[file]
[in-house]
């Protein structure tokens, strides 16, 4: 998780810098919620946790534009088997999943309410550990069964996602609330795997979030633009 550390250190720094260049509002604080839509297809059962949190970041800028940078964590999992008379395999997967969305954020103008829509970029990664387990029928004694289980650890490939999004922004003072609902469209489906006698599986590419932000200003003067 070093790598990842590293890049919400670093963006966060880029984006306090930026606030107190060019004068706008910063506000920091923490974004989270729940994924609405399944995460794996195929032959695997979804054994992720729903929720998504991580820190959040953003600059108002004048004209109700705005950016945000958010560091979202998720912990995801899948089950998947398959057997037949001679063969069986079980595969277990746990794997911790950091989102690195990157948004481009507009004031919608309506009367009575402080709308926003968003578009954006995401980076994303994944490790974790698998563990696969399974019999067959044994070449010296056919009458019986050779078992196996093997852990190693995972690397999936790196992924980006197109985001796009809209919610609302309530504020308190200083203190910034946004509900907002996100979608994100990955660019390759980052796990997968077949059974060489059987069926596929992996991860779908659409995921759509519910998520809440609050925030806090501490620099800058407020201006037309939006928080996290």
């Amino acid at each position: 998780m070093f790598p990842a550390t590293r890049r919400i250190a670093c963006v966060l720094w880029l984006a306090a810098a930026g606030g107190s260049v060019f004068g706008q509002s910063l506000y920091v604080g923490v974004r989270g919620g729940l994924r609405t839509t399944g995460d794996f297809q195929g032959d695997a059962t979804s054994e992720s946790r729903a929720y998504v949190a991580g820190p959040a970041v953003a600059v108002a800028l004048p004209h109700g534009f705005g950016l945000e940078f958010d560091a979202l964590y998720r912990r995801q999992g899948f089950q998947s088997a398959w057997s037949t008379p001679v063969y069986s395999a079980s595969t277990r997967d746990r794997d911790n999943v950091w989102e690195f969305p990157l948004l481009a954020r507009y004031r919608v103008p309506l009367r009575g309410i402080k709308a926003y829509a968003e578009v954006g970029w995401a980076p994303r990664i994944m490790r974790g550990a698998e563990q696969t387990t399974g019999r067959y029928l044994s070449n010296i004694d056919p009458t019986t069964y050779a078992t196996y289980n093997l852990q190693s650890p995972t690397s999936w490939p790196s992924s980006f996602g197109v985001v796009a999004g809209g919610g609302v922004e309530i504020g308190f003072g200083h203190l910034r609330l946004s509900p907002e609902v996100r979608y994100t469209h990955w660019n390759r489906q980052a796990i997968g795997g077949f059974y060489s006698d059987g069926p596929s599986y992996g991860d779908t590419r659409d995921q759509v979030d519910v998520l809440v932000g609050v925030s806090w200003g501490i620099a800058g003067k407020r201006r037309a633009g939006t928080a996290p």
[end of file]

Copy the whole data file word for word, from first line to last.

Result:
[in-house]
């Protein structure tokens, strides 16, 4: 998780810098919620946790534009088997999943309410550990069964996602609330795997979030633009 550390250190720094260049509002604080839509297809059962949190970041800028940078964590999992008379395999997967969305954020103008829509970029990664387990029928004694289980650890490939999004922004003072609902469209489906006698599986590419932000200003003067 070093790598990842590293890049919400670093963006966060880029984006306090930026606030107190060019004068706008910063506000920091923490974004989270729940994924609405399944995460794996195929032959695997979804054994992720729903929720998504991580820190959040953003600059108002004048004209109700705005950016945000958010560091979202998720912990995801899948089950998947398959057997037949001679063969069986079980595969277990746990794997911790950091989102690195990157948004481009507009004031919608309506009367009575402080709308926003968003578009954006995401980076994303994944490790974790698998563990696969399974019999067959044994070449010296056919009458019986050779078992196996093997852990190693995972690397999936790196992924980006197109985001796009809209919610609302309530504020308190200083203190910034946004509900907002996100979608994100990955660019390759980052796990997968077949059974060489059987069926596929992996991860779908659409995921759509519910998520809440609050925030806090501490620099800058407020201006037309939006928080996290």
């Amino acid at each position: 998780m070093f790598p990842a550390t590293r890049r919400i250190a670093c963006v966060l720094w880029l984006a306090a810098a930026g606030g107190s260049v060019f004068g706008q509002s910063l506000y920091v604080g923490v974004r989270g919620g729940l994924r609405t839509t399944g995460d794996f297809q195929g032959d695997a059962t979804s054994e992720s946790r729903a929720y998504v949190a991580g820190p959040a970041v953003a600059v108002a800028l004048p004209h109700g534009f705005g950016l945000e940078f958010d560091a979202l964590y998720r912990r995801q999992g899948f089950q998947s088997a398959w057997s037949t008379p001679v063969y069986s395999a079980s595969t277990r997967d746990r794997d911790n999943v950091w989102e690195f969305p990157l948004l481009a954020r507009y004031r919608v103008p309506l009367r009575g309410i402080k709308a926003y829509a968003e578009v954006g970029w995401a980076p994303r990664i994944m490790r974790g550990a698998e563990q696969t387990t399974g019999r067959y029928l044994s070449n010296i004694d056919p009458t019986t069964y050779a078992t196996y289980n093997l852990q190693s650890p995972t690397s999936w490939p790196s992924s980006f996602g197109v985001v796009a999004g809209g919610g609302v922004e309530i504020g308190f003072g200083h203190l910034r609330l946004s509900p907002e609902v996100r979608y994100t469209h990955w660019n390759r489906q980052a796990i997968g795997g077949f059974y060489s006698d059987g069926p596929s599986y992996g991860d779908t590419r659409d995921q759509v979030d519910v998520l809440v932000g609050v925030s806090w200003g501490i620099a800058g003067k407020r201006r037309a633009g939006t928080a996290p």